- Many Fukushima residents are angry about “misleading” manga about prefecture. Manga is a Japanese word for comic book. A recent episode of the “Oishinbo” series is about a group of journalists that were taken through the damaged Fukushima Daiichi site and subsequently suffered sudden nosebleeds and extreme exhaustion. It was released Monday by Big Comic Spirits magazine. In response, a resident of Koriyama in Fukushima Prefecture expressed anger in a Twitter “tweet” which included that the user “never suffered such symptoms over the past three years”. By Wednesday, the post had been retweeted more than 13,000 times. Publisher Shogakukan says they have been inundated with phone calls and Emails accusing them of promoting unfounded rumors and prejudice concerning Fukushima Prefecture. Their response was that the artist, Tetsu Kariya based his depiction on “meticulous reportage” concerning former Futaba Mayor Idogawa’s recent public statement that numerous Fukushima residents suffer these conditions. Idogawa has said he has had repeated nosebleeds and felt “unbearably sick” since the accident. The artist says he visited the plant and suffered bouts of nosebleeds and exhaustion himself. The editor added that doctor and radiation expert Eisuke Matsui told the editorial staff that “the connection between sickness and radiation is not exactly zero”. Regardless, its seems thousands of Fukushima citizens are up in arms about the comic and are fed up with provocative negative portrayals of their prefecture. http://www.japantimes.co.jp/news/2014/04/30/national/manga-about-work-at-fukushima-no-1-stirs-locals-ire/#.U2I_VqNOUdU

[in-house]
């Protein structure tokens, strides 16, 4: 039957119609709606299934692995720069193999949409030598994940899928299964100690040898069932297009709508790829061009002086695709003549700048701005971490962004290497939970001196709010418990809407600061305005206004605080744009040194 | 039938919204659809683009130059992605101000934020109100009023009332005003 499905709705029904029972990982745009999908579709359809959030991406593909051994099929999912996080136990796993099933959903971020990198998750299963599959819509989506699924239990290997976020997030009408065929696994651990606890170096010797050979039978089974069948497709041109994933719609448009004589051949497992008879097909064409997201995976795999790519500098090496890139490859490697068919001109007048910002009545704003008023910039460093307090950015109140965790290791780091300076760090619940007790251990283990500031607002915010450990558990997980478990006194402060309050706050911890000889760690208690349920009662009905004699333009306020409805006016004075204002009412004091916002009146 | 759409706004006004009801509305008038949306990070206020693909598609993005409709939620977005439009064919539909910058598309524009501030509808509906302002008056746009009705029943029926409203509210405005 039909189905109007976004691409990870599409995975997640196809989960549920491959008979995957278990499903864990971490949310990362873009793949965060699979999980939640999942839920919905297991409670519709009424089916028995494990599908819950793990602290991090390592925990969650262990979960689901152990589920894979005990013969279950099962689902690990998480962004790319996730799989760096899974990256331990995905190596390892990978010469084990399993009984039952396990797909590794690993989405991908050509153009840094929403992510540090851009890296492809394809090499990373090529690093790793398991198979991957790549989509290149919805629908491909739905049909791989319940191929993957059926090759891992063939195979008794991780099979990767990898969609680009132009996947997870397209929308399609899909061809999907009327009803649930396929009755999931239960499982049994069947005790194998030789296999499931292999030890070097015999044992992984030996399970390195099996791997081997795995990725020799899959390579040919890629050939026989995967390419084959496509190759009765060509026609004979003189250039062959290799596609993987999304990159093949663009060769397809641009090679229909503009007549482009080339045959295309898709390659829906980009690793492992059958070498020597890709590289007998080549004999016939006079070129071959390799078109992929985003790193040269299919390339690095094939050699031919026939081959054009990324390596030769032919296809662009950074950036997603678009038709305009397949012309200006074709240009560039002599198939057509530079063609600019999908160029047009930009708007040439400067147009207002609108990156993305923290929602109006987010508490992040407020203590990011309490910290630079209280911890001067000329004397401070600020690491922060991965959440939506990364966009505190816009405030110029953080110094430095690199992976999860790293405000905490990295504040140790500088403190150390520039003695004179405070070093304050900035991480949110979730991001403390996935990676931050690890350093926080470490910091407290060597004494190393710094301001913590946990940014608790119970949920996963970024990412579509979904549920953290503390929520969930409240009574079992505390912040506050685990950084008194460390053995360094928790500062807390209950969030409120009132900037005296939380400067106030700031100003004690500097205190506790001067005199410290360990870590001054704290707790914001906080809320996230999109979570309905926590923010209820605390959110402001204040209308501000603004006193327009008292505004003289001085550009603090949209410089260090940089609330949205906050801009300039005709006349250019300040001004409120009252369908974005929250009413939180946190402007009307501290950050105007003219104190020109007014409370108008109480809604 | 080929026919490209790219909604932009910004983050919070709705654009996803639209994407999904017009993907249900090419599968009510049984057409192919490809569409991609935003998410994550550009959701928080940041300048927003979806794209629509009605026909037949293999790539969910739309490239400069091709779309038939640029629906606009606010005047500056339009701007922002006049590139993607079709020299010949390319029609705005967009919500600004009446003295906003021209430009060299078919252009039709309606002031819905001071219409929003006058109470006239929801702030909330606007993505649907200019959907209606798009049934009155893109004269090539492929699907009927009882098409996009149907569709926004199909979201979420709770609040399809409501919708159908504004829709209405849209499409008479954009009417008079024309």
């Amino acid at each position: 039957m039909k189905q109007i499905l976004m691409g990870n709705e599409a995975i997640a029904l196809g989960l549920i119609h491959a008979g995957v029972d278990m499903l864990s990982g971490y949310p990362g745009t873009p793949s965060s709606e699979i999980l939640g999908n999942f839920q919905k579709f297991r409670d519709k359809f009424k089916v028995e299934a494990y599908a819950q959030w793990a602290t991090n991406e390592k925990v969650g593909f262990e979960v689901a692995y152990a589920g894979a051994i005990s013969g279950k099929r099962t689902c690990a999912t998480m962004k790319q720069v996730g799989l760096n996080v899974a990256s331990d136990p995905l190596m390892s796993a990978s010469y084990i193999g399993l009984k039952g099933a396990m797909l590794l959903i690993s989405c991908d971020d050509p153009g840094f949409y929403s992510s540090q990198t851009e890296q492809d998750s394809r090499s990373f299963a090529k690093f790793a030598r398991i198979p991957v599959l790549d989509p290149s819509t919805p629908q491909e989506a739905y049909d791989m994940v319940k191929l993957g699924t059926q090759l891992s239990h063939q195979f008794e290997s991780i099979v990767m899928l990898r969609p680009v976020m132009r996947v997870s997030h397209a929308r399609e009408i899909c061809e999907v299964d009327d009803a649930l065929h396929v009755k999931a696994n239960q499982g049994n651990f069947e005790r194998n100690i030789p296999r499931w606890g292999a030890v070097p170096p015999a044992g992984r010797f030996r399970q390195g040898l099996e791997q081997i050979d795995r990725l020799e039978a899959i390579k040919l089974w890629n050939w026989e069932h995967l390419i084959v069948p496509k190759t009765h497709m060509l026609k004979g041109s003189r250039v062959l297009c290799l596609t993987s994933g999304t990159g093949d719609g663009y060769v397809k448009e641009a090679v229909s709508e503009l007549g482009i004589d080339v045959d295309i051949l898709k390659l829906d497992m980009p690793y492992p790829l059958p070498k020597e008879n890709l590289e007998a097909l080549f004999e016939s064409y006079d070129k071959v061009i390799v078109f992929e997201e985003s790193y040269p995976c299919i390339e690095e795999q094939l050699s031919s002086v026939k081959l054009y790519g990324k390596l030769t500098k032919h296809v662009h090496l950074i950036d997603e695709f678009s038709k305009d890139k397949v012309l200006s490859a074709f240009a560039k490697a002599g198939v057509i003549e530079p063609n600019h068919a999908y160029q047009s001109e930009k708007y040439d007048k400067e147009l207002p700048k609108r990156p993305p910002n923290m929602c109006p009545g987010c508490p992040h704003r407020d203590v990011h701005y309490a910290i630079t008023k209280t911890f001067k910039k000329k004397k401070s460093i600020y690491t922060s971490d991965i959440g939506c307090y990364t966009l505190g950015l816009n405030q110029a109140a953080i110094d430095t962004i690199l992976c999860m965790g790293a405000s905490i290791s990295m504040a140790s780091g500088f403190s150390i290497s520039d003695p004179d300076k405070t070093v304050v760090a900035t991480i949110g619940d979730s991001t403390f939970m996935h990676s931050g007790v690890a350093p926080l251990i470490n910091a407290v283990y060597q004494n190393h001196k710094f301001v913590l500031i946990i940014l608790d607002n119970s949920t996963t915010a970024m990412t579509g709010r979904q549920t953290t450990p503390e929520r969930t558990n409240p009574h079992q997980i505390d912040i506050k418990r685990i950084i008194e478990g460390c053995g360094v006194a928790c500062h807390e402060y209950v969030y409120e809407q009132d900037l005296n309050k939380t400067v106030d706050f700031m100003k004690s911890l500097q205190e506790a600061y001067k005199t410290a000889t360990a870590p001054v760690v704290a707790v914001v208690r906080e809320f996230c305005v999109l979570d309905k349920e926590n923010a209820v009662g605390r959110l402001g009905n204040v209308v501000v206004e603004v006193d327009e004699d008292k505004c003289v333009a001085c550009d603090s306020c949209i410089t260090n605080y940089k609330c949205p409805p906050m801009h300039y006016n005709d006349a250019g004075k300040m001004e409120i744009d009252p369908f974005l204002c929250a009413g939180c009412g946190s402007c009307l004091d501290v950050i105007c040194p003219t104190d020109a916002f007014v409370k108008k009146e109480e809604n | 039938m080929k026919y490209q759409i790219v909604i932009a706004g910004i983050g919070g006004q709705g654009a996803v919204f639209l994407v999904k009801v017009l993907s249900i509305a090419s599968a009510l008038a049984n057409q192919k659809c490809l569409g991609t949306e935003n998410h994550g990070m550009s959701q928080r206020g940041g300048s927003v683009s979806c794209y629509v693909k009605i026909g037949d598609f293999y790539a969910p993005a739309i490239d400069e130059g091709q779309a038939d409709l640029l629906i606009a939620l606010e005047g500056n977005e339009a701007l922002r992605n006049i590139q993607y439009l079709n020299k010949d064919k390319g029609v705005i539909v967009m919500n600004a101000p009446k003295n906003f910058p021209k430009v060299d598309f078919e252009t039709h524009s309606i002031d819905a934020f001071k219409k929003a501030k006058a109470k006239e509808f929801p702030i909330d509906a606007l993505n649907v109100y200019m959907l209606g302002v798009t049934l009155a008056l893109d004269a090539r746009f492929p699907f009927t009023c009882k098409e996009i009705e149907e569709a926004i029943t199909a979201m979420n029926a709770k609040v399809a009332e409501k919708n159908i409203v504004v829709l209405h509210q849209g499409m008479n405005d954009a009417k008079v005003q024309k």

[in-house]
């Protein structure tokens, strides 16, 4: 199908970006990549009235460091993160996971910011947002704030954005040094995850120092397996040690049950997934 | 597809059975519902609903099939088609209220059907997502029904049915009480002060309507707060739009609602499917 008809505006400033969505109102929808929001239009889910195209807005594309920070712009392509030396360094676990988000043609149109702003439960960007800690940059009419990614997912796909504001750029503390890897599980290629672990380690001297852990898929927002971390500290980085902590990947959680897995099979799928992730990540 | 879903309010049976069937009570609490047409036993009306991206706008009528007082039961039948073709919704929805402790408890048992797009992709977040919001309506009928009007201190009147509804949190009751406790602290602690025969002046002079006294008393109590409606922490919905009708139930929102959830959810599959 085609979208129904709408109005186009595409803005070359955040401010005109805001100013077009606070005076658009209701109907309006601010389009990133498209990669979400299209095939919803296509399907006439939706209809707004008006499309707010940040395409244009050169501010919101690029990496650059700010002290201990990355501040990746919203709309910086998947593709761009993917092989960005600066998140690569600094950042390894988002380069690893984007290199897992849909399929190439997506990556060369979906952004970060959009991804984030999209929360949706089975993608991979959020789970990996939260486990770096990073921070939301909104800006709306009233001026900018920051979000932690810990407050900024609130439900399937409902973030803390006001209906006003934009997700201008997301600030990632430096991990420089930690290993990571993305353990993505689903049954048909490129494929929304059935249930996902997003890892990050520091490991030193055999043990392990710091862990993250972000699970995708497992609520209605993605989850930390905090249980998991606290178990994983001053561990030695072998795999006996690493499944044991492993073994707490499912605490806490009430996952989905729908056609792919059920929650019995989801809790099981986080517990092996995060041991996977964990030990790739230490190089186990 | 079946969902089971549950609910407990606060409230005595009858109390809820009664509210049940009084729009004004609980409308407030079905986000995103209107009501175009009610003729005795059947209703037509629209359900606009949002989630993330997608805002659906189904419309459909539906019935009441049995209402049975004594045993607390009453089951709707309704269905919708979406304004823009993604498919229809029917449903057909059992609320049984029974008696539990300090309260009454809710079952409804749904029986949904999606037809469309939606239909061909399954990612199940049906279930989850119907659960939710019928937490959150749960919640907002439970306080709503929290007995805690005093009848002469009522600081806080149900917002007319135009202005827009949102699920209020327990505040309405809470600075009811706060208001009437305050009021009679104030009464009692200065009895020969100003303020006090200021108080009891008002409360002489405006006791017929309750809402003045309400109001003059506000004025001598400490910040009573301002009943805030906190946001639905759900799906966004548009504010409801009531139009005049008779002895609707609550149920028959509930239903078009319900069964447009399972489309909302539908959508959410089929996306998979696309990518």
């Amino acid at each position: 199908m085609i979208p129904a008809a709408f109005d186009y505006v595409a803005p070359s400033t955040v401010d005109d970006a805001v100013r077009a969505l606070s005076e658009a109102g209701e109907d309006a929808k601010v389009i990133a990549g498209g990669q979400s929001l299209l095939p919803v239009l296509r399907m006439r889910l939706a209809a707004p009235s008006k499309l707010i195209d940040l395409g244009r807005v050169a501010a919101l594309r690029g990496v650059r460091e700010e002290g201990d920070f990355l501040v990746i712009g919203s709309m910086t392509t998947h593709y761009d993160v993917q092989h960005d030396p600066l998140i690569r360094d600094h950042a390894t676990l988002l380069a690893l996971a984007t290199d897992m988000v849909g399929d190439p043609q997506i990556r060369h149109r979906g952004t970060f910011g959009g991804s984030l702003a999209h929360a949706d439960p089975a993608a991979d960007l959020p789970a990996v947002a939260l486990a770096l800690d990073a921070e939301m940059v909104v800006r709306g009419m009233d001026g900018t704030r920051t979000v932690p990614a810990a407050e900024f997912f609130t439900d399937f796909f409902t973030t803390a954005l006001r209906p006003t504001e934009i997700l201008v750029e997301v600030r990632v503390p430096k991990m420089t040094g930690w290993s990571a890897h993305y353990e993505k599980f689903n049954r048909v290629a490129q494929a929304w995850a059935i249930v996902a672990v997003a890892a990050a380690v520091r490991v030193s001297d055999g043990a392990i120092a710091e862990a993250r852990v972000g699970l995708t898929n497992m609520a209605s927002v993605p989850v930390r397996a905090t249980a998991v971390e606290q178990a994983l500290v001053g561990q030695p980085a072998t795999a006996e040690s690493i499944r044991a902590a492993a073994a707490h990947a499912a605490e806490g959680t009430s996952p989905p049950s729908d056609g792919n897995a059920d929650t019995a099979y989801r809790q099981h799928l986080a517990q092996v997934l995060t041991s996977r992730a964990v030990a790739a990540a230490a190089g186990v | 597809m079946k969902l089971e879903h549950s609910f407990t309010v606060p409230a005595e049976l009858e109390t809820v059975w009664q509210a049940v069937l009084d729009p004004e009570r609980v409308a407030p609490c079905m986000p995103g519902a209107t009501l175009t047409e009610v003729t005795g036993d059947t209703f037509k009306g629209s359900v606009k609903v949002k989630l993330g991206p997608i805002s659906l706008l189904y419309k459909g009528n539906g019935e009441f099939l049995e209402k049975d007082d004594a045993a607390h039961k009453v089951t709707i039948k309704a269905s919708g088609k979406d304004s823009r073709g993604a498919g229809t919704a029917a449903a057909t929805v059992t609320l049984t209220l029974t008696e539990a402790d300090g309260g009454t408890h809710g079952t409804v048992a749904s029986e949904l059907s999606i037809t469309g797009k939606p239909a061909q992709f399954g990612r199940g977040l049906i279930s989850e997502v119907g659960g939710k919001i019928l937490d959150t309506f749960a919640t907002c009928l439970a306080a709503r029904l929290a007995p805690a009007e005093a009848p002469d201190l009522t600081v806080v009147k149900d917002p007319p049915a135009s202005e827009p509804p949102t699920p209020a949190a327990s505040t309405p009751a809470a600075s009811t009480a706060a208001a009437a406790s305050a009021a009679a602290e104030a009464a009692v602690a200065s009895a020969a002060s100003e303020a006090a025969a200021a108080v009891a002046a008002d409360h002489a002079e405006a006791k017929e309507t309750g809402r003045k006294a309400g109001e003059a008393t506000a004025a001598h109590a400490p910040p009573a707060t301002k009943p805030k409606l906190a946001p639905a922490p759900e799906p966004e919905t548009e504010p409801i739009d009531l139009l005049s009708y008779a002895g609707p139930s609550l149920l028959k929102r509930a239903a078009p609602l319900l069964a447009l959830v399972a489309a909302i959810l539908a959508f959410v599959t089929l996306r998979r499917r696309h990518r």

- Traces of Fukushima Cesium have been found in Albacore tuna off the Oregon coastline. A study has been run by staff at Oregon State University and will soon be published in the Environmental Science and Technology journal. The study’s lead author, graduate assistant Delvan Neville, says, “You can’t say there is absolutely zero risk because any radiation is assumed to carry at least some small risk. But these trace levels are too small to be a realistic concern. A year of eating albacore with these cesium traces is about the same dose of radiation as you get from spending 23 seconds in a stuffy basement from radon gas, or sleeping next to your spouse for 40 nights from the natural potassium-40 in their body. It’s just not much at all.” In fact, you would have to consume more than 700,000 pounds of the fish with the highest radioactive level, just to match the amount of exposure the average person is annually exposed to via natural background radiation. Another positive finding concerned the species’ movement patterns. Research associate Jason Phillips said, “Fukushima provides the only known source for a specific isotope that shows up in the albacore, so it gives us an unexpected fingerprint that allows us to learn more about the migration.” http://oregonstate.edu/ua/ncs/archives/2014/apr/study-finds-only-trace-levels-radiation-fukushima-albacore